once the man in the street
I was wrong, or at least not updated. Josh Wolf is still in prison, and were it not for the remarkable fact that today he becomes the longest-incarcerated journalist in modern American history we might not know it. I certainly didn't until today, when I learned in the morning paper that Wolf had been sent back by a judge three weeks after being freed on bail briefly last September. And there he remains.
Sent back to prison for what? Wolf's refusal to hand over his news tapes is simply a heroic defense of our right to the enjoyment of a free press and the absolute necessity of a free press for a free society; interestingly, most of the press hasn't been telling the story, and we should be asking why.
The story is a little complex, but a grand jury to which Wolf was summoned to provide evidence related to a July, 2005, San Francisco anti-war and anti-globalization protest rally which had turned chaotic demanded that the blogger journalist turn over certain video tapes he had made of the demonstrators that day. Wolf refused to do so. The court has declined to accept Wolf's several offers to show to the Judge and to the US Attorney video the footage which the grand jury had asked for, ostensibly to shed light on the matter of a police car allegedly set on fire (the damage was later determined to be limited to a broken taillight) and an incident during the same protest which involved serious injury to a policeman. Neither Wolf nor his camera were witness to either event, and the San Francisco district attorney has dismissed the lone remaining criminal case involving the protest.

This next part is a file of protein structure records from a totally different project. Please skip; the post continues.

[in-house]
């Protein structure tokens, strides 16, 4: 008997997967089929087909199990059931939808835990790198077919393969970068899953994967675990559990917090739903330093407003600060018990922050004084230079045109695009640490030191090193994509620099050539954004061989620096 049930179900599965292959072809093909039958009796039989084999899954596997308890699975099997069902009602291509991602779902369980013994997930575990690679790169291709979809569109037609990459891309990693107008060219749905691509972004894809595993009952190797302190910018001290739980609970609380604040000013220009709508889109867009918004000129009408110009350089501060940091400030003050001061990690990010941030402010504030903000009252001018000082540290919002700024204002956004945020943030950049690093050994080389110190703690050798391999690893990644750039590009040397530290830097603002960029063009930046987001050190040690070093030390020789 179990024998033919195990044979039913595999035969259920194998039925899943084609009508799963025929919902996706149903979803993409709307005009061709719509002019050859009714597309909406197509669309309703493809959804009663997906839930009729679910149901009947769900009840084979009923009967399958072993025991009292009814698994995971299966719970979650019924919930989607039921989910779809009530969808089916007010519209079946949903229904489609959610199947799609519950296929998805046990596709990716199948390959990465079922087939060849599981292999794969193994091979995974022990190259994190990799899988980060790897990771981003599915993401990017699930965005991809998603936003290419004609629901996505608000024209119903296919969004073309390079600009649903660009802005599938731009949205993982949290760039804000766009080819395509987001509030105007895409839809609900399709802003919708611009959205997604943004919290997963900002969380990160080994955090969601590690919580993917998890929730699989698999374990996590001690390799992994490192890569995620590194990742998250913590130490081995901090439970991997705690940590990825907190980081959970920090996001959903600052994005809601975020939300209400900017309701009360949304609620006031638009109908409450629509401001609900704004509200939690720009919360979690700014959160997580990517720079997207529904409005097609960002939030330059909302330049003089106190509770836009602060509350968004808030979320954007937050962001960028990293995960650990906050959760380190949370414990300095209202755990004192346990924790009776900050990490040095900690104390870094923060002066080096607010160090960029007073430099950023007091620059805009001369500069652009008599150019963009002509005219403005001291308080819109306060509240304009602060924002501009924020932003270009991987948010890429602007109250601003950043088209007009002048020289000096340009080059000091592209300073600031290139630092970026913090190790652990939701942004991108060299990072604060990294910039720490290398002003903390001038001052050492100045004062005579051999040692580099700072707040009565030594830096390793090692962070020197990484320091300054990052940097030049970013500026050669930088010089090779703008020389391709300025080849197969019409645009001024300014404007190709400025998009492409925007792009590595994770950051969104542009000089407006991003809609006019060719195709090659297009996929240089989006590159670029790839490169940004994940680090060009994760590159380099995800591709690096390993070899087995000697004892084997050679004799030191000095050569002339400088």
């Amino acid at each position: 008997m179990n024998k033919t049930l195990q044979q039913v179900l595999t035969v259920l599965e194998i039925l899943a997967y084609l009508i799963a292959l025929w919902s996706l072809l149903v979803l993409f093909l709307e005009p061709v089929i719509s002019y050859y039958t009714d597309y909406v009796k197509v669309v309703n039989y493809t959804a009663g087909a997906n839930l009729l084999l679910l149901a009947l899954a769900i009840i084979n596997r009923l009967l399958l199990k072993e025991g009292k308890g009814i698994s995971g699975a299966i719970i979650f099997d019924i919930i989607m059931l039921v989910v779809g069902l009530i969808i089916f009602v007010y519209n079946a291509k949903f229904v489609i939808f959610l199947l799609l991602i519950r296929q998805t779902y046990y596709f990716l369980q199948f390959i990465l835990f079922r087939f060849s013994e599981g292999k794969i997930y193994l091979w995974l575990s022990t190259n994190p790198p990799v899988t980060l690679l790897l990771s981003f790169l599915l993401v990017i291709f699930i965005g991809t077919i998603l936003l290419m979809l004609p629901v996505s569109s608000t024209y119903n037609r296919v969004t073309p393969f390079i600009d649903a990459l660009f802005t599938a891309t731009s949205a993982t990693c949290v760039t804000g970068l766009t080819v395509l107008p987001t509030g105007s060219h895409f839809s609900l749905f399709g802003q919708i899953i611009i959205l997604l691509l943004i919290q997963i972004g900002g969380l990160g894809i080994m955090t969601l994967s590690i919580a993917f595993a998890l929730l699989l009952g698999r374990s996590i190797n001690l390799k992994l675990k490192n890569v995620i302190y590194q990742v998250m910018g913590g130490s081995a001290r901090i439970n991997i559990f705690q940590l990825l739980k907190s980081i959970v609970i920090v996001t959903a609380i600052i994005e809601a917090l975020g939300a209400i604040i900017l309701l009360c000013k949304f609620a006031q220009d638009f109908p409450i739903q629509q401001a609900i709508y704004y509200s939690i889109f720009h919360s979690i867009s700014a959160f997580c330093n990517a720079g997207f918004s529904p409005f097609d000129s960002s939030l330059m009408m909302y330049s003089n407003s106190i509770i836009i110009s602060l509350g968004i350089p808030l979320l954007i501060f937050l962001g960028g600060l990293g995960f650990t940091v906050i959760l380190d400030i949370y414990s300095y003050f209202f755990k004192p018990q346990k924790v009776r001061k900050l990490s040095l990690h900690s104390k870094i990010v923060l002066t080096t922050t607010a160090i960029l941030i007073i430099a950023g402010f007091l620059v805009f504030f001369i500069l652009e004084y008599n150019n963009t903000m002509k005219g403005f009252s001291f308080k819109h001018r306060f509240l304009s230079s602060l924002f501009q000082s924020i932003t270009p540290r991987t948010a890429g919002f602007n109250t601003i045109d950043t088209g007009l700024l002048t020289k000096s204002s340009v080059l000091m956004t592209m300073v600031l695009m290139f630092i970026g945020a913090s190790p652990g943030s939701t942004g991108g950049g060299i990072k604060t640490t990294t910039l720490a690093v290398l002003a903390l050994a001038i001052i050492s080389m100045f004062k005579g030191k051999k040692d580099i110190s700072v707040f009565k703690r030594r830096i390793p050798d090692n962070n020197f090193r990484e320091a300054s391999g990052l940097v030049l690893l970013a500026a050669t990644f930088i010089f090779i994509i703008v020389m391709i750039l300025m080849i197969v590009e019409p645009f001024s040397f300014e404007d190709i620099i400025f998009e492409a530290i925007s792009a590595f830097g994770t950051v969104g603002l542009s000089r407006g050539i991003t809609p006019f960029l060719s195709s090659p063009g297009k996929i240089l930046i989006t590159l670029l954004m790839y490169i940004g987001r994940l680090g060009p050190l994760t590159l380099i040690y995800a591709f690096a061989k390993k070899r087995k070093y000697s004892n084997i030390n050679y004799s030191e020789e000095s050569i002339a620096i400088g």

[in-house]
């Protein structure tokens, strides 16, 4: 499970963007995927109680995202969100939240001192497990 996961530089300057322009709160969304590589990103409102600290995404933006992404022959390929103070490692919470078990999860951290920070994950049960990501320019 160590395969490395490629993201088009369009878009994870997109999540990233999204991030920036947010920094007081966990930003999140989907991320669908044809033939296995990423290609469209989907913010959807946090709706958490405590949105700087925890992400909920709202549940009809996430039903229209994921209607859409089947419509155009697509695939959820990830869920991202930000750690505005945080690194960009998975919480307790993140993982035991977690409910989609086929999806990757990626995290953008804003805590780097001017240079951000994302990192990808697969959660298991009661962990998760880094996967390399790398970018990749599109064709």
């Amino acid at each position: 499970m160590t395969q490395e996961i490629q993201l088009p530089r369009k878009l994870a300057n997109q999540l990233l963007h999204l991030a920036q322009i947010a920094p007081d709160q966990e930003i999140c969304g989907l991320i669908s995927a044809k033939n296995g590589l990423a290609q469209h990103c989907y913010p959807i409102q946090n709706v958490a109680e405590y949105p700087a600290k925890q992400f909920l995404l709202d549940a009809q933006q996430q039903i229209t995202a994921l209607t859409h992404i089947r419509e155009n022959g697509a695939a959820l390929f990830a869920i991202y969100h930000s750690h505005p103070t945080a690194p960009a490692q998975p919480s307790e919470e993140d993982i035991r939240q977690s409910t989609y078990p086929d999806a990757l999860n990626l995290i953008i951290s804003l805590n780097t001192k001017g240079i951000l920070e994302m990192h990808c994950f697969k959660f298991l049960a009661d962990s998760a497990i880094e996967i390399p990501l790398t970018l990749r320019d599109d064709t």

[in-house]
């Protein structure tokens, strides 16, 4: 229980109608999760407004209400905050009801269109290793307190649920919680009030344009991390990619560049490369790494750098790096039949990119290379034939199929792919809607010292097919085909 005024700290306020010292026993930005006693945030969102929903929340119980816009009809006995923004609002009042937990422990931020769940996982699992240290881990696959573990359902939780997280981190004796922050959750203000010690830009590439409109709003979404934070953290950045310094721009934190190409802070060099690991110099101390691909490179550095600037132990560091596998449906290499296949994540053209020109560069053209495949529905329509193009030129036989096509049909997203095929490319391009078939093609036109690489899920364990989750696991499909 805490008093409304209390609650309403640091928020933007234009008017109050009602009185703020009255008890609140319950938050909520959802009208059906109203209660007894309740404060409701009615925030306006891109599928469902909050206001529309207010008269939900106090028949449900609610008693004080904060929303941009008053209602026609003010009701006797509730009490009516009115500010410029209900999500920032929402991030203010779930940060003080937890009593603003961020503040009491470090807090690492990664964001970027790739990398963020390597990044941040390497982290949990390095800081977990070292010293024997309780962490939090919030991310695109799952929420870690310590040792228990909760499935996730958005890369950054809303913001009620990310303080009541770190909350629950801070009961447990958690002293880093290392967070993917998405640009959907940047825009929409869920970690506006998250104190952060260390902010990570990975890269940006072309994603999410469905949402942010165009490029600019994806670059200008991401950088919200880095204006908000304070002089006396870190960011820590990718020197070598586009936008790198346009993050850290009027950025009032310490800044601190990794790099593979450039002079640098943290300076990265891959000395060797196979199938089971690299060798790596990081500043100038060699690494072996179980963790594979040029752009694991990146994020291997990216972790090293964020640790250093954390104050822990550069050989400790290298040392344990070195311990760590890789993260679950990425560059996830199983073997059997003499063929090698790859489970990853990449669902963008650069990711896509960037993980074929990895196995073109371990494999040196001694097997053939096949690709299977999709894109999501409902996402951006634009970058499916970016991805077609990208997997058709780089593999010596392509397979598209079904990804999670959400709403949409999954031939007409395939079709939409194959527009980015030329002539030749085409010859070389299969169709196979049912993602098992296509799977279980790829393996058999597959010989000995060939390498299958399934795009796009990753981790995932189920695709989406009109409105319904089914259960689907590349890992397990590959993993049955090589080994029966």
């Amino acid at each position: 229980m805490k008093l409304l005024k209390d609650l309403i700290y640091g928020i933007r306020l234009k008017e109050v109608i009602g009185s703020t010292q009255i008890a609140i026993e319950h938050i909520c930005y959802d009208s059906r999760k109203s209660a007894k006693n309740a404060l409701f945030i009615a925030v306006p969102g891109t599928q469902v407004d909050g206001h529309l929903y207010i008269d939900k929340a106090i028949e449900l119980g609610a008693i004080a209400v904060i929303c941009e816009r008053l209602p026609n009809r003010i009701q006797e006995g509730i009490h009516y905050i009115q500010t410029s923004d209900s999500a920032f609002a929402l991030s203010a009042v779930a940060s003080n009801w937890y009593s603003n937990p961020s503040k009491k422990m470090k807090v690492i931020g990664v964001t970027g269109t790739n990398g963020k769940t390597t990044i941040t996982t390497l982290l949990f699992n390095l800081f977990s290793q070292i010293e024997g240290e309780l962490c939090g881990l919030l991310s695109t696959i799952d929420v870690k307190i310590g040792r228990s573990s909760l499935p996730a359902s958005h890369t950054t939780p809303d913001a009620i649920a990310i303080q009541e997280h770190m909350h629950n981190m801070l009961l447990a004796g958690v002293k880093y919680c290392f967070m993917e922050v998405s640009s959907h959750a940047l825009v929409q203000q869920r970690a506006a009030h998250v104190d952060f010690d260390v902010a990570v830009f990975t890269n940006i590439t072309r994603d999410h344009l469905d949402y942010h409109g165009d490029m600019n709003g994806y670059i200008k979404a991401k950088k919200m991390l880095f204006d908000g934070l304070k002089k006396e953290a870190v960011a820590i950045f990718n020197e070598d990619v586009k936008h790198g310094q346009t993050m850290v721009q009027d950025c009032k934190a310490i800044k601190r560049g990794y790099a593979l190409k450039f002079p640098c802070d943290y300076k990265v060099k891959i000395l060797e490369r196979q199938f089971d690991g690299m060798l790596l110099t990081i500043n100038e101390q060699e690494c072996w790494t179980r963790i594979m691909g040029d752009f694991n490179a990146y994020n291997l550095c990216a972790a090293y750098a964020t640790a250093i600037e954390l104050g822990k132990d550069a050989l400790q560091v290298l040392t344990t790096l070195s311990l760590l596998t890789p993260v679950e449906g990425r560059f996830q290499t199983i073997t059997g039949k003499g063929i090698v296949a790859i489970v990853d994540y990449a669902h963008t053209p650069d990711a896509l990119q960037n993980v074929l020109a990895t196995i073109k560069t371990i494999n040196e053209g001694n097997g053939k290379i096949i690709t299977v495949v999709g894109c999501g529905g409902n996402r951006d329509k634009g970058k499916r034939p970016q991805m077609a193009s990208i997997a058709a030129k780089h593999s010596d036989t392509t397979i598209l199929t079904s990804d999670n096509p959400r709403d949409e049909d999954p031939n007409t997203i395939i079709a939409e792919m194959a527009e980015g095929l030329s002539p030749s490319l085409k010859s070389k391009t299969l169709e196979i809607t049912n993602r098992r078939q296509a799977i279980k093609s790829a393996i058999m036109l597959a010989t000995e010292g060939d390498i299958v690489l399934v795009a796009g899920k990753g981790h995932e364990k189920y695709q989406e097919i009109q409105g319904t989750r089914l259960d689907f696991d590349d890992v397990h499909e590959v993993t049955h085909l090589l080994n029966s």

It's clear that what the federal prosecutors actually want is Wolf's help in identifying demonstrators who are not in fact accused of criminal acts*, a serious enough assault on what we used to think of [or not think about at all] as rights protected by the Constitution, but Washington's real assignment is surely to use someone they thought of as a little guy associated with an unpopular movement as the means to extend the dark umbrella of the so-called Patriot Act and to establish a major legal precedent for the elimination of the individual states' protections for freedom of the press.
Writing in Bay Area Indymedia Howard Vicini explains how the states' rights issue plays out here:
Wolf claimed exemption from their subpoena under a CA shield law which was designed to protect journalists, their sources, and raw materials, such as interview transcripts and unedited audio or video tape, Sixteen other States and the District of Columbia also afford journalists protections under similar laws.
But, in the upside-down world ruled by George W. Bush since 9/11, where State's rights and legal precedent have given way to extraordinary power-grabs by the federal executive branch in the name of Homeland Security, the simple fact that the SFPD accepted some funding from the Department of Homeland Security gave the government the right to move the case from State to Federal Court where federal protections afforded journalists were already diminished under the Patriot Act and Executive Orders issued by the President
[from the January 23 press release of the Free Josh Support Group]
Wolf has repeatedly stated and signed a declaration under oath that there is nothing in his footage, which relates to the police investigation. Attorneys for Wolf have offered to show the footage to the Judge and to the US Attorney in order to prove that there is nothing on the tapes which relates to the investigation. Both offers have been refused, raising concerns that the Government is seeking to have the journalist testify (as was specified in the original subpoena).
[uncredited image of April 30, 2004, SF antiwar demonstration from basetree]